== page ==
Women Heroes of World War I: 16 Remarkable Resisters, Soldiers, Spies, and Medics

Women Heroes of World War I: 16 Remarkable Resisters, Soldiers, Spies, and Medics

by Kathryn J. Atwood
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Women Heroes of World War I: 16 Remarkable Resisters, Soldiers, Spies, and Medics 4.7 out of 5 based on 0 ratings. 3 reviews.
Anonymous 11 months ago
Is this book worth it?
Pure_Jonel More than 1 year ago
What an intriguing and well written look at the lives of women during WWI. Atwood selects the stories of 16 women to showcase the strength and trials of those who chose the difficult path at a time when it was even more difficult. I found the stories well written, really allowing me to focus on the individual stories. Atwood tells the tales in a way that really highlighted each character in a different way. I appreciated how the tales were told accurately, yet with a flair that made them fun to read. They were developed in such a manner that highlighted not only the lives of the individuals in question, but of the war in general. Together, these stories create a fun, informative, and enjoyable look at the impact of women during WWI. It’s a read that I’d definitely recommend to those who like taking a look at history. Please note that I received a complimentary copy of this work in exchange for an honest review.
samanthas9498 More than 1 year ago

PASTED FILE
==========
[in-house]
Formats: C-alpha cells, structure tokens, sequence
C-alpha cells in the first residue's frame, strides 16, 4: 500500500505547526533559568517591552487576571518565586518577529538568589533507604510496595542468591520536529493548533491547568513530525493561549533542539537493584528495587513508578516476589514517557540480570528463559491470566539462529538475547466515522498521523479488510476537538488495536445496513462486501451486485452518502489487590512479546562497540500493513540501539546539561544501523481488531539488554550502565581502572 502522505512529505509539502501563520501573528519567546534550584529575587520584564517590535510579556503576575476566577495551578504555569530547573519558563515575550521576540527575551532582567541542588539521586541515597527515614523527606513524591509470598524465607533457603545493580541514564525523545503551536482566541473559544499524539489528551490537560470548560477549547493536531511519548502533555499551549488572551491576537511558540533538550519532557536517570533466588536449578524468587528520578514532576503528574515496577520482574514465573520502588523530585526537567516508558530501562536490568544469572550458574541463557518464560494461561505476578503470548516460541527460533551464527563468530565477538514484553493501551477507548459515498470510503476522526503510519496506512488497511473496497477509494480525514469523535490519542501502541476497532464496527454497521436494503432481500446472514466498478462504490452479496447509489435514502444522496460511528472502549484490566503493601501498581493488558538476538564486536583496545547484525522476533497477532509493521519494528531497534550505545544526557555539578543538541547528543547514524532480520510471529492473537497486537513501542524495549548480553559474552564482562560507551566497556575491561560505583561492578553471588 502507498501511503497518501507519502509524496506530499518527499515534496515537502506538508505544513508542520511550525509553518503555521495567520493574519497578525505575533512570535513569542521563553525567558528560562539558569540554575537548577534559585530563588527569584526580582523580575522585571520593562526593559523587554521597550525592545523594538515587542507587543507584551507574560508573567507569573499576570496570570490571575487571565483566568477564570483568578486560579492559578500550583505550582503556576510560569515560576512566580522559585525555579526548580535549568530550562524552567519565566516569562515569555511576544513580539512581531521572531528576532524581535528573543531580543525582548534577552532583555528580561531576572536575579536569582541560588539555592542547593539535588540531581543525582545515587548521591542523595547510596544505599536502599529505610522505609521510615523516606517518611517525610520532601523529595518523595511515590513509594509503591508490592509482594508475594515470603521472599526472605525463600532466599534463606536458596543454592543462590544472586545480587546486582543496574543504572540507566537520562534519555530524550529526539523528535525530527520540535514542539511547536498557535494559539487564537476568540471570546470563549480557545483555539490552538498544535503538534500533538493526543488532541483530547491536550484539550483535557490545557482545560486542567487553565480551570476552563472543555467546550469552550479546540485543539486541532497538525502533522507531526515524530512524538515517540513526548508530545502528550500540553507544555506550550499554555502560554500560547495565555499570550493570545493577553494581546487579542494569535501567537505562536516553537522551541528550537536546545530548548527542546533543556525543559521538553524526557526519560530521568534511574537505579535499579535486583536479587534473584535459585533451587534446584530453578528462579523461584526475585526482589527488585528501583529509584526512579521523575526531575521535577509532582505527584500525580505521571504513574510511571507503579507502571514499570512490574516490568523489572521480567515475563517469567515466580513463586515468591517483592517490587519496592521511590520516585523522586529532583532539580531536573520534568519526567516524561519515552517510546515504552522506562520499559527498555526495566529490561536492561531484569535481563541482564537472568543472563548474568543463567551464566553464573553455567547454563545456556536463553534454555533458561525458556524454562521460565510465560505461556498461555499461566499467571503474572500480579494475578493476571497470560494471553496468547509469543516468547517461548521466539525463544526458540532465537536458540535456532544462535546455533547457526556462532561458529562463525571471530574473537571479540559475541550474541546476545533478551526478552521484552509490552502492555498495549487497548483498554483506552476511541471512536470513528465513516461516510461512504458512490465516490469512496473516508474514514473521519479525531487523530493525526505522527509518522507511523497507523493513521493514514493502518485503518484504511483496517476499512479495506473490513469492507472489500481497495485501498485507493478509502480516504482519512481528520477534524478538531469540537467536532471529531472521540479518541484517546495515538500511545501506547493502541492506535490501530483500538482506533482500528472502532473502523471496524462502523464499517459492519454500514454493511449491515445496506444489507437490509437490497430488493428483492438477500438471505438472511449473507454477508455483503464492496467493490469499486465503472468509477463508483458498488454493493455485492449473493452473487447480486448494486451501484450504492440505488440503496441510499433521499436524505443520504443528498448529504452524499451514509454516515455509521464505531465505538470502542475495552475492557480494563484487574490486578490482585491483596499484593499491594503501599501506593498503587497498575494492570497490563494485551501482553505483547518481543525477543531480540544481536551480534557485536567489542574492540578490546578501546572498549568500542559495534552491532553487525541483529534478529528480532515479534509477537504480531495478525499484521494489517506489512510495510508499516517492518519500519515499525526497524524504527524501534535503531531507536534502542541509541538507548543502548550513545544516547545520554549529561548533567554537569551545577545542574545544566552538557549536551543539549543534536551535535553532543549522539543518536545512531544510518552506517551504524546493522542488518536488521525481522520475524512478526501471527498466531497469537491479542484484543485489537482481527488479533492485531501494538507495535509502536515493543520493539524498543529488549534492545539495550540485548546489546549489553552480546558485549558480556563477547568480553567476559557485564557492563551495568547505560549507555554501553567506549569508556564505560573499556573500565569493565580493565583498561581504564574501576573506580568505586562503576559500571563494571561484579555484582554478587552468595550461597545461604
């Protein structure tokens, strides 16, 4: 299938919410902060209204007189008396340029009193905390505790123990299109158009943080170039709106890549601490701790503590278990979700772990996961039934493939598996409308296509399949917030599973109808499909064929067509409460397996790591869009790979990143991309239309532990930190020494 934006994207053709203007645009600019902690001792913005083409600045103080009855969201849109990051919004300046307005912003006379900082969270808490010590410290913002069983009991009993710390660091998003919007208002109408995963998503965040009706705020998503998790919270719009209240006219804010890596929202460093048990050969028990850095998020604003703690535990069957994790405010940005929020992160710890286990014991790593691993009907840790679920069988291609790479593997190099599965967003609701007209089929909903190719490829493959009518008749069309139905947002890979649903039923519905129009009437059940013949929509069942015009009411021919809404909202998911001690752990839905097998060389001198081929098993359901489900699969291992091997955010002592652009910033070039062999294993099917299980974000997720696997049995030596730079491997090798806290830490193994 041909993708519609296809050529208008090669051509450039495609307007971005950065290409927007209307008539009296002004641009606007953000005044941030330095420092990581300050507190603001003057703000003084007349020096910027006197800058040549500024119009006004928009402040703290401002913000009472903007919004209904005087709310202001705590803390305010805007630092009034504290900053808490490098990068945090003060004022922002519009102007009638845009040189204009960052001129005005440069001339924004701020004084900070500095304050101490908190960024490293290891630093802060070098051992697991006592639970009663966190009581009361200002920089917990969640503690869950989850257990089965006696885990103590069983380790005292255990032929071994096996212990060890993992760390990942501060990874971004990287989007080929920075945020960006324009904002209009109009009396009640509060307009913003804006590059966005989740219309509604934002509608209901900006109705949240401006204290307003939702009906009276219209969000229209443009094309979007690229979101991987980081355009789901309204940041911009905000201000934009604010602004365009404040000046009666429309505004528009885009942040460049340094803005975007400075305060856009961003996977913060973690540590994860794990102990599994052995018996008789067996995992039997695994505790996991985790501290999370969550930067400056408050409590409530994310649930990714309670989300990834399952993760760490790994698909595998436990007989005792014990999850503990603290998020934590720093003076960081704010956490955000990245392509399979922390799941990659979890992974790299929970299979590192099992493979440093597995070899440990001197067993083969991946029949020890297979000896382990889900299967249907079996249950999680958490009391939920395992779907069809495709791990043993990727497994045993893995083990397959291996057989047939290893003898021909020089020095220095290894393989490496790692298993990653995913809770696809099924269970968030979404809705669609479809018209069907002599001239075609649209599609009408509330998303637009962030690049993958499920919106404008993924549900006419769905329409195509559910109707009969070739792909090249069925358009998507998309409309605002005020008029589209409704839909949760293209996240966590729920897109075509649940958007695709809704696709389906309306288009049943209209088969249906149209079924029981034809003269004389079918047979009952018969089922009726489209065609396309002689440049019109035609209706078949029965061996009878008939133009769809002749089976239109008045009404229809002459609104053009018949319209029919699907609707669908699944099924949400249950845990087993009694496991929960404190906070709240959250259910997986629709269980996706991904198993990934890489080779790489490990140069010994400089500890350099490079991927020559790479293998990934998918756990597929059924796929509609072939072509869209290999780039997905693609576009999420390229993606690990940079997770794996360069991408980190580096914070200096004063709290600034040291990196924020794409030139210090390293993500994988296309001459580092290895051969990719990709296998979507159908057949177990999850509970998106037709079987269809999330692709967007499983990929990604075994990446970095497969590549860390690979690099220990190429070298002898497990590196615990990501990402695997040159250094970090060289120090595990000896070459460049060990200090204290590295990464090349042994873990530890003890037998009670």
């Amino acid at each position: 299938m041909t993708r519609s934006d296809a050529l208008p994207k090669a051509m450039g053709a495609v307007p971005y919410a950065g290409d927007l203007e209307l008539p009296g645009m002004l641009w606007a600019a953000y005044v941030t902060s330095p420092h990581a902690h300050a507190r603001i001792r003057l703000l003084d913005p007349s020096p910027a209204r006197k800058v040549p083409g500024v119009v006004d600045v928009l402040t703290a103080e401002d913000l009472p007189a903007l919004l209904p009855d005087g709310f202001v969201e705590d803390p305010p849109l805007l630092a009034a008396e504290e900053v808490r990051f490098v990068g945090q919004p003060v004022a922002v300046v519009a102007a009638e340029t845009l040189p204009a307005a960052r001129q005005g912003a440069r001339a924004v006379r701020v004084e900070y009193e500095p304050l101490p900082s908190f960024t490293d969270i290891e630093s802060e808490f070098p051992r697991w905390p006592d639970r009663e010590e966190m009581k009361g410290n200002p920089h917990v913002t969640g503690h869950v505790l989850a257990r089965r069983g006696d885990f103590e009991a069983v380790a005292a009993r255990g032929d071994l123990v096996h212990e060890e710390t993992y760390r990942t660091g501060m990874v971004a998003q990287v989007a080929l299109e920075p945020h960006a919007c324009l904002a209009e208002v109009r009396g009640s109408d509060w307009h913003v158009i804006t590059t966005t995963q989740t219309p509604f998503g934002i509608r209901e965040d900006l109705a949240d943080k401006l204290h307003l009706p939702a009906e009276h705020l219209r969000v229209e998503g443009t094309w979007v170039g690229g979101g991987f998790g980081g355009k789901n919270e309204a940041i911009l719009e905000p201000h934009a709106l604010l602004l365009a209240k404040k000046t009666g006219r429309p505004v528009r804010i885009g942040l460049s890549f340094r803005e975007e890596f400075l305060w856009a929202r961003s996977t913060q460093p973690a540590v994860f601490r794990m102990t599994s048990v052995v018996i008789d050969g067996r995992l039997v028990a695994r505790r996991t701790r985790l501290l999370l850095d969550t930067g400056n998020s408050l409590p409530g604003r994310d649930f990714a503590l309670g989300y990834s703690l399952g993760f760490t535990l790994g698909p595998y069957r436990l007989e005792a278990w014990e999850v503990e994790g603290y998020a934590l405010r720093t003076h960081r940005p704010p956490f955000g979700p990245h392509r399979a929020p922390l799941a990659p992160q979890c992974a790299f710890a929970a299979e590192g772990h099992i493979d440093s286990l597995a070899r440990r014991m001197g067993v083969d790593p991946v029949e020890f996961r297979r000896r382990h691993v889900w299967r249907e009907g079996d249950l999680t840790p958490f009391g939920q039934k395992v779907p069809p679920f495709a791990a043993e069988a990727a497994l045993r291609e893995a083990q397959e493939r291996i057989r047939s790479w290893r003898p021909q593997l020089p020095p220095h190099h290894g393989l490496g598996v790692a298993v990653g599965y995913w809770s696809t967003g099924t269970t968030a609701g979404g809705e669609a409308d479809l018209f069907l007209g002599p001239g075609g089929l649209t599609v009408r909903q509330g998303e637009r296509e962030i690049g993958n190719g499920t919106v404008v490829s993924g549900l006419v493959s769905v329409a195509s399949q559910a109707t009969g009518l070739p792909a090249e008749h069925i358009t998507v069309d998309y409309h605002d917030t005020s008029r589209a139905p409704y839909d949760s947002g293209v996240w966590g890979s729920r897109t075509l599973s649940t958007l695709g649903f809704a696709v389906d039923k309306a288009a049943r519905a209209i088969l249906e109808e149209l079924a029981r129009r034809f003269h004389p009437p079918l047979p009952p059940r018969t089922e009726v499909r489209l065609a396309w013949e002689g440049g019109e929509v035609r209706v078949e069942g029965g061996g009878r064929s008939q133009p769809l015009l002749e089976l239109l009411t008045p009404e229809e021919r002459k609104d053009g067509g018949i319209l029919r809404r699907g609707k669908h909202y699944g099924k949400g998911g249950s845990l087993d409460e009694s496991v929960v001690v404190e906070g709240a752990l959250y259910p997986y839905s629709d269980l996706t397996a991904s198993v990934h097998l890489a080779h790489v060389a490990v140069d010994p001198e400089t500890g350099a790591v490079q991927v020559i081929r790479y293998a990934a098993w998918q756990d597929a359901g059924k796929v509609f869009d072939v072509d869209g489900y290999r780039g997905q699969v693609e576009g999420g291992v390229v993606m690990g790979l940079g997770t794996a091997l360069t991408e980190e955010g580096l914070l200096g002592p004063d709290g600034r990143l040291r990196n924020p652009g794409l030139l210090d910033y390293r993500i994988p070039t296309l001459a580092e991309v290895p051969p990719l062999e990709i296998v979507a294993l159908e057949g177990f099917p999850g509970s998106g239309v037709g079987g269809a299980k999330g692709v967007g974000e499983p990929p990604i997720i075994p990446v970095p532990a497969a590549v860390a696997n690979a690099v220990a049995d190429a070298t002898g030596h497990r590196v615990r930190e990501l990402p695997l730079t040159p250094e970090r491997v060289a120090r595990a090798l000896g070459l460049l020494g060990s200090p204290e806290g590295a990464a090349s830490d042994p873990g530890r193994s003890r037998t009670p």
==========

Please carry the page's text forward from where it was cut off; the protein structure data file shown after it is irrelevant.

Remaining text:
When most people think of World War I, (if they even know what it is) the first things that come to mind are trenches and the famous picture of the Archduke and his wife moments before their (accidentally-on-purpose) assassination. Unfortunately, no ones thinks about a young French teen who gave food and information to British soldiers, a young nurse helping gas victims, or female soldiers. As a major (WWII) history buff, I believe history should be taught with people, not boring dates and facts in history books. After all, the entire war wouldn’t have existed if it wasn’t for the men and women during that time, and studying people’s stories bring life to history, and allow it to be presented in the interesting way it is. I became a huge fan of Kathryn Atwood when I read her first book, Women Heroes of World War II, and was also impressed with the WWII memoir she edited, Code Name Pauline. Although WWII remains my primary area of interest, I decided to give WWI a try and was quite happy I did. I can now officially say I know 16 amazing women from the time period! — Part of the “Women of Action” series written for teens and young adults, Women Heroes of World War I is a collection of 16 short biographies about women from World War I.  The biographies are divided into four parts; Resisters and Spies, Medical Personnel, Soldiers, and Journalists. The women featured are: Edith Cavell, Louise Thuliez, Emilienne Moreau, Gabrielle Petit, Marthe Cnockaert, Louise de Bettignies, Elsie Inglis, Olive King, Helene Gleichen, Shirley Millard, Maria Bochkareva, Flora Sandes, Marina Yurlova, Ecaterina Teodoroiu, Mary Roberts Rinehart, and Madeleine Zabriskie Doty. Very few stories are both interesting and factual. But, Atwood, a great storyteller and historian, manages to just this by drawing stories from key sources. Each story is well-researched, and instead of just boring facts about the person’s life, includes stories about the person, which makes each story more personable, instead of just another great random person in a history textbook. There is nothing graphic, making this most ideal for teens but appropriate for mostly anyone. A lot of background information is included for each part, making the book a lot more understandable and easily read, without complicated jargon. The writing is simple, making it more interesting. Pictures are included for every single woman, so we can easily associate a face (and living person) with the name and story. One of the main things I enjoyed about  Women Heroes of World War II, was additional resources after each story, the series’ biggest perk. This allows me to look more into the women I found most interesting. (My favorite stories were the resisters and spies, of course! I’ll definitely have to check out some of the additional resources listed) Although WWI isn’t nearly as interesting in WWII, that doesn’t mean WWI’s brave heroines should go overlooked. I can’t say I enjoyed this one as well as I did Atwood’s earlier works, but that’s simply because Irena Sendler and Diet Eman (and a lot of the other women who I love) will always be my heroes. :) But, for a subject I’m not really interested in, I really did enjoy it and would highly recommend it for anyone looking for well-researched but interesting alternatives to boring textbooks! Disclaimer: I received a free copy of this book in exchange for an honest review. This in no way effected my review.